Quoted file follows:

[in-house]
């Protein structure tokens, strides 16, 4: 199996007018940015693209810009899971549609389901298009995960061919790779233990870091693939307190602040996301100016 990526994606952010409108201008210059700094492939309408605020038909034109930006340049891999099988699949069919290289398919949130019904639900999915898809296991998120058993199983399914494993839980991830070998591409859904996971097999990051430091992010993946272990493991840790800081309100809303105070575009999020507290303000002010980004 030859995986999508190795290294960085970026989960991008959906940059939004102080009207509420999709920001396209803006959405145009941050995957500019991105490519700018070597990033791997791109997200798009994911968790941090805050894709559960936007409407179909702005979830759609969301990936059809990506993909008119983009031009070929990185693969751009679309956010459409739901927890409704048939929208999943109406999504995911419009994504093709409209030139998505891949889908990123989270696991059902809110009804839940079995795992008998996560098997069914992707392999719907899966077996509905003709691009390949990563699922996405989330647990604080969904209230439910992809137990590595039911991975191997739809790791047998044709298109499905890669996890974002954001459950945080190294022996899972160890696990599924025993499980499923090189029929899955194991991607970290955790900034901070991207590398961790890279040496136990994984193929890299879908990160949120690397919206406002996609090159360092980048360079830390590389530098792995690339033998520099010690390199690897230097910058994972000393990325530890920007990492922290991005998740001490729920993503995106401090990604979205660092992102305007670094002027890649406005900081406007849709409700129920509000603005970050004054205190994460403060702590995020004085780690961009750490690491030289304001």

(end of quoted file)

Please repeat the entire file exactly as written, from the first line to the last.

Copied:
[in-house]
């Protein structure tokens, strides 16, 4: 199996007018940015693209810009899971549609389901298009995960061919790779233990870091693939307190602040996301100016 990526994606952010409108201008210059700094492939309408605020038909034109930006340049891999099988699949069919290289398919949130019904639900999915898809296991998120058993199983399914494993839980991830070998591409859904996971097999990051430091992010993946272990493991840790800081309100809303105070575009999020507290303000002010980004 030859995986999508190795290294960085970026989960991008959906940059939004102080009207509420999709920001396209803006959405145009941050995957500019991105490519700018070597990033791997791109997200798009994911968790941090805050894709559960936007409407179909702005979830759609969301990936059809990506993909008119983009031009070929990185693969751009679309956010459409739901927890409704048939929208999943109406999504995911419009994504093709409209030139998505891949889908990123989270696991059902809110009804839940079995795992008998996560098997069914992707392999719907899966077996509905003709691009390949990563699922996405989330647990604080969904209230439910992809137990590595039911991975191997739809790791047998044709298109499905890669996890974002954001459950945080190294022996899972160890696990599924025993499980499923090189029929899955194991991607970290955790900034901070991207590398961790890279040496136990994984193929890299879908990160949120690397919206406002996609090159360092980048360079830390590389530098792995690339033998520099010690390199690897230097910058994972000393990325530890920007990492922290991005998740001490729920993503995106401090990604979205660092992102305007670094002027890649406005900081406007849709409700129920509000603005970050004054205190994460403060702590995020004085780690961009750490690491030289304001």